Saudi Arabia Proposes Rates for Debut International Bond SaleBy and
Kingdom sets price guidance for five-, 10- and 30-year bonds
Funds raised to help bridge budget deficit after oil’s plunge
Saudi Arabia told investors how much it’s willing to pay on its debut international bond to help finance a budget deficit that ballooned to the widest in more than two decades as oil prices collapsed, according to people familiar with the matter.
The government aims to sell dollar-denominated bonds due in five years for about 160 basis points over similar maturity U.S. Treasuries, 10-year notes at a spread of 185 basis points and 30-year securities at 235 basis points, the people said, asking not to be identified because the information is private. The proposed pricing is about 60 basis points higher than Qatar’s similar maturity bonds as of Tuesday.
Saudi Arabia, which relies on income from crude to fund public expenditure, has cut subsidies, wages and spending to reduce its budget shortfall, which grew to $97 billion last year, or 15 percent of economic output, the widest since 1991. The nation, which carries an A1 rating at Moody’s Investors Service, the fifth-highest investment grade, may raise at least $10 billion from the sale, people familiar with the matter said last month. Saudi Arabia’s offering will be priced on Wednesday.
“The pricing looks attractive compared with Qatar,” said Abdul Kadir Hussain, the head of fixed income asset management at Arqaam Capital Ltd. in Dubai. “Saudi Arabia’s focus seems to be size, but that said, I wouldn’t be surprised to see pricing tighten from current levels.”
The guidance compares with a spread of 102 basis points for Qatar’s five-year dollar bonds over similar-maturity Treasuries on Tuesday, 125 basis points on its 10-year notes and 174 basis points on 30-year securities, according to data compiled by Bloomberg. Qatar is rated Aa2 at Moody’s, two notches higher than Saudi Arabia.
Abu Dhabi’s five-year bonds traded at a spread of 75 basis points over Treasuries.
Saudi Arabia is following peers from the six-nation Gulf Cooperation Council into the international bond market, where sales soared to a record $48 billion this year even before Saudi Arabia’s offering. Qatar sold $9 billion in May, a Middle East record, the emirate of Abu Dhabi raised $5 billion in April, while Oman issued $4.5 billion this year. The GCC is home to about 30 percent of the world’s proven oil reserves, and most governments in the region rely on income from crude sales to fund public spending.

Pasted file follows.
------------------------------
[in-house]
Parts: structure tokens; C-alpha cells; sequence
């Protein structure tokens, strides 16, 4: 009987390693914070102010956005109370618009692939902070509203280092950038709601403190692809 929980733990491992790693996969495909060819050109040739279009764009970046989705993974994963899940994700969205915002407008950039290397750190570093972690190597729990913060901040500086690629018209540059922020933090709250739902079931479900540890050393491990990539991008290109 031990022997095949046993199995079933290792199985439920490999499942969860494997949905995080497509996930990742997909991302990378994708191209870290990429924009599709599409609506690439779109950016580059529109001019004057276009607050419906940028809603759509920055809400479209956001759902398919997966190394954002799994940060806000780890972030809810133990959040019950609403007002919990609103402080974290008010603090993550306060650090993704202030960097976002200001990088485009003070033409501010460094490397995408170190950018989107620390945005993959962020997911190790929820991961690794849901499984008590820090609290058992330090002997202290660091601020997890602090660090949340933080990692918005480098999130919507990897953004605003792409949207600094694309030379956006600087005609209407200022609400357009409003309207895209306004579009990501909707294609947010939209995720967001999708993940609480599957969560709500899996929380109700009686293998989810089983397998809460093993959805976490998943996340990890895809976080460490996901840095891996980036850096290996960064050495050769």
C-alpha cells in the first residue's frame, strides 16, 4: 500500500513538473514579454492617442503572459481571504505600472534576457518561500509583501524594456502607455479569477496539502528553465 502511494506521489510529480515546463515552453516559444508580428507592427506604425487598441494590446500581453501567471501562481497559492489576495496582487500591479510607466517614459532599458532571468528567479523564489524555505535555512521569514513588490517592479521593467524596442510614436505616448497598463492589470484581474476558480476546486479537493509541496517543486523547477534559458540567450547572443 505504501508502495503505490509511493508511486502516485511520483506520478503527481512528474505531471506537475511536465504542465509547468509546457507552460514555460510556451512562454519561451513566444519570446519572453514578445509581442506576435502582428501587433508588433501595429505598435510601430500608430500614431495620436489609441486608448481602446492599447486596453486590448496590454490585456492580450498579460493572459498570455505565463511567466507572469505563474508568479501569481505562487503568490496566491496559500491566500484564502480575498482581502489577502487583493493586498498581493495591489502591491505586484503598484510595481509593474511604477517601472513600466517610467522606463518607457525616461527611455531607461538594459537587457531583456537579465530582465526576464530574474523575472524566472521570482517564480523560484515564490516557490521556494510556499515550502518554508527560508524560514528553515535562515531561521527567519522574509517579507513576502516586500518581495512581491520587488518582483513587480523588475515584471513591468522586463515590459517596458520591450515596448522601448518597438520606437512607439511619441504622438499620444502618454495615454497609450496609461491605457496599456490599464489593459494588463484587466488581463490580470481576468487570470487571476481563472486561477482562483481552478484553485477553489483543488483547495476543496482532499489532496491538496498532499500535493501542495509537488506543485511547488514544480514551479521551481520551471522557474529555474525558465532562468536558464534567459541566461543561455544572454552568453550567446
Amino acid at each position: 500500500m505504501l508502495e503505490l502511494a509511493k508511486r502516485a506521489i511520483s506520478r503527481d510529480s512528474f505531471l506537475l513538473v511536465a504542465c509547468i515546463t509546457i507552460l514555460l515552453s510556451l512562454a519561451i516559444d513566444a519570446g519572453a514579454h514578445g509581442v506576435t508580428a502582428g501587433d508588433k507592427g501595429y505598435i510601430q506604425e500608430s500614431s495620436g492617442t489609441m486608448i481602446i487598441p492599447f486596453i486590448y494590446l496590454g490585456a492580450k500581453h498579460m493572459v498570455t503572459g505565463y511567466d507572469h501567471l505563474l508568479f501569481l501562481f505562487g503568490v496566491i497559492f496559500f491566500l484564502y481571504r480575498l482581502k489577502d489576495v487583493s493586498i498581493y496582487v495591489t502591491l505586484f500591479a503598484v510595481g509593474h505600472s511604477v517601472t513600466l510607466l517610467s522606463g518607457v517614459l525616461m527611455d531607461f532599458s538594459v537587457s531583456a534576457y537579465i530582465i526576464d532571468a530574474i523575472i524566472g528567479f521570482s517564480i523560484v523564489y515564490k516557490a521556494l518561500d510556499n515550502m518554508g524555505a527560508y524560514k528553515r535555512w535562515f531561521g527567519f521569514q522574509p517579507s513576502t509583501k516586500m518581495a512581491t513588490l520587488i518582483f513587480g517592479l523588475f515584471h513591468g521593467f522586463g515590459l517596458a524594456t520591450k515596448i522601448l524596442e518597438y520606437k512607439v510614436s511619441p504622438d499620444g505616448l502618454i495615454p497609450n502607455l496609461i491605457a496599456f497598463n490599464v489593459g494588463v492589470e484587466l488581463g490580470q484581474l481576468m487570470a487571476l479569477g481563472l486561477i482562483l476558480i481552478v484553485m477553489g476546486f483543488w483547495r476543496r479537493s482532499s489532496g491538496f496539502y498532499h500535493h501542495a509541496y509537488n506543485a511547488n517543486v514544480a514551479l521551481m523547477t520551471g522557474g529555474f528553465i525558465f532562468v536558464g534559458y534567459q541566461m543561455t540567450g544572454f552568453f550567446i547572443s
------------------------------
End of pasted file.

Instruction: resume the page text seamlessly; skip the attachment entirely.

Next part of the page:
Of the $73 billion Saudi Arabia borrowed since the start of last year, the kingdom raised $63 billion from monthly sales of local currency debt as of August. The riyal offerings and a drop in deposits have tightened liquidity at Saudi banks, prompting lenders to raise rates they charge one another for loans.
The three-month Saudi Interbank Offered Rate, has climbed for 15 straight months, more than trebling to 2.386 percent on Tuesday, the highest level in more than seven years, according to data compiled by Bloomberg.
“There is much more funding needed in the pipeline,” said Angelo Rossetto, a trader at GMSA Investments Ltd. in London, who is planning to bid for the bonds. “It will attract a lot of orders which is what they want in order to launch a successful inaugural issue.”
Citigroup Inc., HSBC Holdings Plc and JPMorgan Chase & Co. are joint global coordinators for the deal. Bank of China Ltd., BNP Paribas SA, Deutsche Bank AG, Goldman Sachs Group Inc., Morgan Stanley, Mitsubishi UFJ Financial Group Inc. and NCB Capital are also helping manage the issue.
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— With assistance by Lisa Loray, and Lyubov Pronina